So, we have several pharmacological and psychological treatments that are on average equally effective, but have only limited effects. The fact that these treatments are equally effective does not mean, however, that there are no differences in the response of individual patients to them. Individuals can vary widely in their response to specific treatments,22 and they may benefit from one treatment, but not from another. Ultimately, outcome research should not aim to answer the question of whether a treatment is effective, but rather the question: “what treatment, by whom, is most effective for this individual with that specific problem and under which set of circumstances?”23

Toward personalized treatments for depression

One important way to improve the outcome of treatment in depression is to develop personalized treatments. “Personalized medicine” aims at identifying which characteristics of an individual will predict the outcome of a specific treatment in order to get a better match between the individual and the treatment received.24,25 These characteristics may include sociodemographic characteristics and clinical characteristics of the depressive disorder, as well as biological markers. The development of personalized treatments is considered by many to be one of the major challenges for health care research in the next decades.26,27 The development of personalized treatments for depression is especially important because at the moment there is very little evidence that, on average, one treatment of depression is more effective than another.

Although the overall effects of different psychological and pharmacological treatments are comparable, it is very likely that specific patients with specific characteristics may respond better to one treatment than to another. For example, preliminary research shows that pharmacotherapy is probably more effective than psychotherapy in patients with dysthymia and chronic depression, and combined treatments are more effective than each treatment alone in older adults and mental health outpatients.18 But overall, our knowledge of outcome predictors and moderators is very limited, and consequently it is largely unknown which individual patient will respond to which treatment.24,28,29

Predictors can be defined as the characteristics that predict whether patients will respond to a treatment or not.30,31 Specific predictors indicate whether a specific characteristic predicts the outcome of therapy compared with a no-treatment control, while nonspecific predictors indicate variables that are related to improvement, regardless of comparison or control groups (within-group improvement). Moderators indicate whether participants respond better to one treatment than to another (examined in trials in which two treatments are directly compared with each other). For example, sex might not be a predictor (men and women might benefit equally from therapy) but it might be a moderator (women respond better to treatment X and men better to treatment Y). Research on moderators and predictors of outcome is of vital importance for the development of personalized treatments of depression.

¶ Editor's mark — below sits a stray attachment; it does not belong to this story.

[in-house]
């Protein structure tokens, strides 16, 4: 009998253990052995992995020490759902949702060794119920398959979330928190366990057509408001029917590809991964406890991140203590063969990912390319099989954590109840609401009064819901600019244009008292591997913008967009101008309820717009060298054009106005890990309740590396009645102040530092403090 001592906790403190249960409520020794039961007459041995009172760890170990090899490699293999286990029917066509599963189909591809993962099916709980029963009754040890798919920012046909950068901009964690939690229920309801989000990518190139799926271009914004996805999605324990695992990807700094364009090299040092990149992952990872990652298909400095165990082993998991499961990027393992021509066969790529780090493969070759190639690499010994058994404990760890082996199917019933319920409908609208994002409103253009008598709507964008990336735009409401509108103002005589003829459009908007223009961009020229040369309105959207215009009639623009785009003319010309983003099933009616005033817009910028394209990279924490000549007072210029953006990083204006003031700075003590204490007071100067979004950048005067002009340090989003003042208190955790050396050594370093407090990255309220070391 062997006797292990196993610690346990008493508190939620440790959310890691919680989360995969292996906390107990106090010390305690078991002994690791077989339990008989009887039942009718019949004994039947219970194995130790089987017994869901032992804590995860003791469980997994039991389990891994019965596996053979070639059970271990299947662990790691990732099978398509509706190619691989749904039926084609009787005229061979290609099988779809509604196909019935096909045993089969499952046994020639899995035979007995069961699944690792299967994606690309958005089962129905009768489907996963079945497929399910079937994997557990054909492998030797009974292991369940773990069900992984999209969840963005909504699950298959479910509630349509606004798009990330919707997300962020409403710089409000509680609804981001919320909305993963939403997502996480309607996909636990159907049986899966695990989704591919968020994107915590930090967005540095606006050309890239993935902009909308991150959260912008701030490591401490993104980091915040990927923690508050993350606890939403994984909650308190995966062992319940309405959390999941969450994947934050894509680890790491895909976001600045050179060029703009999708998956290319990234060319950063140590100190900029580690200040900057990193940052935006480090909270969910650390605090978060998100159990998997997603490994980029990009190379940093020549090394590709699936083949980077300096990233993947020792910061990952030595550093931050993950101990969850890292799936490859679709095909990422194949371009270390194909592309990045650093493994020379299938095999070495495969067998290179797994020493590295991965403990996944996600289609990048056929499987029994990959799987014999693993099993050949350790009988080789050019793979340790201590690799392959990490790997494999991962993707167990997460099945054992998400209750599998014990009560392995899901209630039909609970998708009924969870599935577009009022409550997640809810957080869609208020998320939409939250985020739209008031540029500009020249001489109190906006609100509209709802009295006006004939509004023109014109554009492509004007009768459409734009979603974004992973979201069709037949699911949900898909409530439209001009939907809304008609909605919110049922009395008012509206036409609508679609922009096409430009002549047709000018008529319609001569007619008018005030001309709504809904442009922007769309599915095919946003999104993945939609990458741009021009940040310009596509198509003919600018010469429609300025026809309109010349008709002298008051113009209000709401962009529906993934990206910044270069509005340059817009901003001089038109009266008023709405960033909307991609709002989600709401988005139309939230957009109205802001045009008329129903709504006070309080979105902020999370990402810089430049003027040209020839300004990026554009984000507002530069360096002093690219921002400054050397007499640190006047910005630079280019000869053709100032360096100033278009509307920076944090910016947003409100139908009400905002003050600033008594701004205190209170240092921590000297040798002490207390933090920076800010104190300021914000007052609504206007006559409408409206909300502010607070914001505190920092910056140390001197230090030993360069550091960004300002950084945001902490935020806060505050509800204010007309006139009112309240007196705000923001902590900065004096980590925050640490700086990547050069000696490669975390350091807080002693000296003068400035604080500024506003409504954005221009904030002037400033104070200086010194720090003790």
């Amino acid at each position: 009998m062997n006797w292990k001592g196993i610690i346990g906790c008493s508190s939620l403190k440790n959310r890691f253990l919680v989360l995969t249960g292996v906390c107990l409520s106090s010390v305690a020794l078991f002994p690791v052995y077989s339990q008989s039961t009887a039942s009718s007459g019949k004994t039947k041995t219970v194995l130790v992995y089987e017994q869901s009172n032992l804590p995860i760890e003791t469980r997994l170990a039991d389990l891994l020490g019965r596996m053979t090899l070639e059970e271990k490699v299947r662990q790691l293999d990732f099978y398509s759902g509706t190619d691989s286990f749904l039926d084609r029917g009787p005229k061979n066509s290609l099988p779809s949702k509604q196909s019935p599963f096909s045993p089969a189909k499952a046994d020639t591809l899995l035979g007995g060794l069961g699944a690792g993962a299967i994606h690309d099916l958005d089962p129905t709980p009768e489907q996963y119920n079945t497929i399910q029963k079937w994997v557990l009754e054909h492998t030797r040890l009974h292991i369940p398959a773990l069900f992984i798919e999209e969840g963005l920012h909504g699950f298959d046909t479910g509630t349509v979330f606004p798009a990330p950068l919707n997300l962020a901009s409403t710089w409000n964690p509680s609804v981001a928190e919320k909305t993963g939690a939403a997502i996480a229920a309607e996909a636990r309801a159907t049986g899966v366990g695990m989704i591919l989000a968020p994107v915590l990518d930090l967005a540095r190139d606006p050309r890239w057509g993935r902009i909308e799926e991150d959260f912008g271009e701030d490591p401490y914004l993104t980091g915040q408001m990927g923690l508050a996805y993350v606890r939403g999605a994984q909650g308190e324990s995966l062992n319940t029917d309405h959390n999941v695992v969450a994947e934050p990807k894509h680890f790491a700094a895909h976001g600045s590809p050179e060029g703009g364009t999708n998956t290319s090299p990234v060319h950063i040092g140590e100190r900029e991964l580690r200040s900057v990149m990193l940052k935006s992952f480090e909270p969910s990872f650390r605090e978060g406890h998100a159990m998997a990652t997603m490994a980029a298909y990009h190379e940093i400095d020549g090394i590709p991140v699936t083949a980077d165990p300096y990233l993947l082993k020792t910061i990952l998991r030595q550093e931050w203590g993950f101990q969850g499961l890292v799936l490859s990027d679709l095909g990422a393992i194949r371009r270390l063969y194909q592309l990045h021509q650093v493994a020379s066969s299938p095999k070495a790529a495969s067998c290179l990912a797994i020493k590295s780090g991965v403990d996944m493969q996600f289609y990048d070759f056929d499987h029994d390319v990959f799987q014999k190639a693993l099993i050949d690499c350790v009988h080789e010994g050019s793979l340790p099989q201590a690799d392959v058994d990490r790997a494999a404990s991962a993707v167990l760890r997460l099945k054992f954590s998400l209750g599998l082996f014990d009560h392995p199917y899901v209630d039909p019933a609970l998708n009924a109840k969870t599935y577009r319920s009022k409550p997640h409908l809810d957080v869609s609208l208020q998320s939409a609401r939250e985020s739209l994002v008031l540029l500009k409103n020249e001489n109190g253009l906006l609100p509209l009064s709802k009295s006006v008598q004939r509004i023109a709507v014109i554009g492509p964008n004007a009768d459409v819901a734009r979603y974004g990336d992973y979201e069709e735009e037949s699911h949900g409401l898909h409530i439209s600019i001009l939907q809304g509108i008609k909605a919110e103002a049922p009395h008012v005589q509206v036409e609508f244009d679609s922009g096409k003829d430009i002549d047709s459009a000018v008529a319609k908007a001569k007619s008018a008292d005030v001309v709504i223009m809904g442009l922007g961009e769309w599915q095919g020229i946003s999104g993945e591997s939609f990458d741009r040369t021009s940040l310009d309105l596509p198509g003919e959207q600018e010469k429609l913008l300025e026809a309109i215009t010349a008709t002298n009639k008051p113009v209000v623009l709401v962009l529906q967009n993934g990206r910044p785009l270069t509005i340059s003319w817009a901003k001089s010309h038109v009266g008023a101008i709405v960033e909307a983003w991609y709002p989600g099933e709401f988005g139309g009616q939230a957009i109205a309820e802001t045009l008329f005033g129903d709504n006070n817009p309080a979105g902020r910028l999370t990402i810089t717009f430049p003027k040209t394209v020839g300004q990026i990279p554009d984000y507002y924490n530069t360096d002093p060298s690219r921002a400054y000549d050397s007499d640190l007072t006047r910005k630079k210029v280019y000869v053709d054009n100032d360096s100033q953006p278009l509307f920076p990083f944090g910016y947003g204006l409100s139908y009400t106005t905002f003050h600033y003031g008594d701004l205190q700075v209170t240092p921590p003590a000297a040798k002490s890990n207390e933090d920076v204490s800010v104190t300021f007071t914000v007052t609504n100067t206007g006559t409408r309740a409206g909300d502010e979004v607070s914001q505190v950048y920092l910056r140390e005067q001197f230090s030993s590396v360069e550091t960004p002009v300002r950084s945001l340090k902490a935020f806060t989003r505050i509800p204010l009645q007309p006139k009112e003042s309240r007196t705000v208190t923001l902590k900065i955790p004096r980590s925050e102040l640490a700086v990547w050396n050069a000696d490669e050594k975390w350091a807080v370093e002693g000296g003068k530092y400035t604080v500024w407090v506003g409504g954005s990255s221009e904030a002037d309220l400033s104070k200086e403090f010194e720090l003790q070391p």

Personalized antidepressant medications and pharmacogenetics

It has long been expected—especially in the field of pharmacogenetics— that the efficacy of pharmacological treatments could be improved by our increasing knowledge of genotypes,32 as about 50% of the response to antidepressants can be attributed to genetic factors.33 However, it has also become clear that the regulation of gene transcription and interactions between genes and environmental factors are extremely complicated. It should, therefore, not be expected that individual genetic information can easily be translated into personalized treatments for depression.32

Most pharmacogenetic studies in the field of antidepressant drugs have focused on candidate genes that are involved in monoaminergic pathways.32 Candidate genes that have been examined include genes for the cytochrome P450 superfamily, P-glycoprotein (ABCB1), tryptophan hydroxylase, catechol- O-methyltransferase, monoamine oxidase A, the serotonin transporter (5-HTTLPR), the norepinephrine transporter (NET), the dopamine transporter (DAT), variants of the 5-hydroxytryptamine receptors (5-HT1A, 5-HT2A, 5-HT3A, 5-HT3B, and 5-HT6), adrenoreceptor beta-1 and alpha-2, the dopamine receptors (D2), the G protein beta 3 subunit (GSK-3β), corticotropin releasing hormone receptors (CRHR1 and CRHR2), glucocorticoid receptors, c-AMP response-element binding protein, and brain-derived neurotrophic factor (BDNF).33 However, although there is some modest evidence that common genetic variations may contribute to individual differences in antidepressant response, no reliable predictors of antidepressant treatment outcome have been found until now.33-34